1949 saw the launch of a night-time breakdown and recovery service initially in London only before extending nationally.[3] The AA Insurance brokerage service, started in 1967, is currently the UK's largest motor insurance company.[3]

After the war the AA 'led the protest' against petrol compulsory wearing of seat belts, and for the introduction of unleaded petrol. Seat belt legislation became law in the UK in 1983 as required by the Transport Act 1981.[3] They have lobbied successive governments over what they describe as 'unfair motoring taxes'.[9]

By 1939 the AA's membership had grown to 725,000, covering roughly a third of all cars then on the UK roads.

One reason given for the removal of all UK speed limits by the Road Traffic Act 1930 was that the Automobile Association and also the Royal Automobile Club were frequently successful in defending their members against evidence from the speed traps of the day. A speed limit of 30 mph in urban areas was re-introduced by the Road Traffic Act 1934 and speedometers were made compulsory in 1937.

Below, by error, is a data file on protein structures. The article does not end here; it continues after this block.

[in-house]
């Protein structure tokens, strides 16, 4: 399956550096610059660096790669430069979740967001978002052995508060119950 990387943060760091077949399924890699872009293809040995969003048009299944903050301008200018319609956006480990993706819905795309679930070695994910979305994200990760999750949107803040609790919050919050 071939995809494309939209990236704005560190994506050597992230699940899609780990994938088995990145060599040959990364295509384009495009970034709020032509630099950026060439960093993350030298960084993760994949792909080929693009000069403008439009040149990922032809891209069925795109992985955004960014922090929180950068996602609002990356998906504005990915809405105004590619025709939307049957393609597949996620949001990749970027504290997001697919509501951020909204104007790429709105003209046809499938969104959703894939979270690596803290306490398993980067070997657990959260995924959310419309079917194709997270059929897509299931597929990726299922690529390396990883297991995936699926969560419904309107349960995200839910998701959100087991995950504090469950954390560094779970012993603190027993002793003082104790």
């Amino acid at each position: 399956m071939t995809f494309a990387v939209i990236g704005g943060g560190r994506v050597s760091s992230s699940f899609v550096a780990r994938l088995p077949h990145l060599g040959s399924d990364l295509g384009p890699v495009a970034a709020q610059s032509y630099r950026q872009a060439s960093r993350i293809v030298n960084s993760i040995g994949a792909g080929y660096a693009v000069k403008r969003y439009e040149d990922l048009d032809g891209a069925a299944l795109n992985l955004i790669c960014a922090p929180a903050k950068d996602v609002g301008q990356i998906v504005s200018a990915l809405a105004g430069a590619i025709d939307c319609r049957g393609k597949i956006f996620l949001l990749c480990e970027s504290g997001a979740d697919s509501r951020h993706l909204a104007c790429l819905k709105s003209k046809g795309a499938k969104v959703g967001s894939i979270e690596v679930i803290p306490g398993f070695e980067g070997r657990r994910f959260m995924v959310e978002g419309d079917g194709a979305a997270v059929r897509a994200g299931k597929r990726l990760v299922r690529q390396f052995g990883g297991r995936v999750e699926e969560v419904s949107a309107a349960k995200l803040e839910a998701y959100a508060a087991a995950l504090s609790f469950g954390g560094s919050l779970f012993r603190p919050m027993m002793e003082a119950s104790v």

In 1910 the organisation introduced AA Routes and in 1912 began inspecting hotels and restaurants, issuing AA Star Classification to those deemed to be of sufficient quality[3] and introduced pre-purchase and post-accident repair checks in the 1920s.[3]

[4] The AA Handbook included the following message many times: "It cannot be too strongly emphasised that when a patrol fails to salute, the member should stop and ask the reason why, as it is certain that the patrol has something of importance to communicate."[8]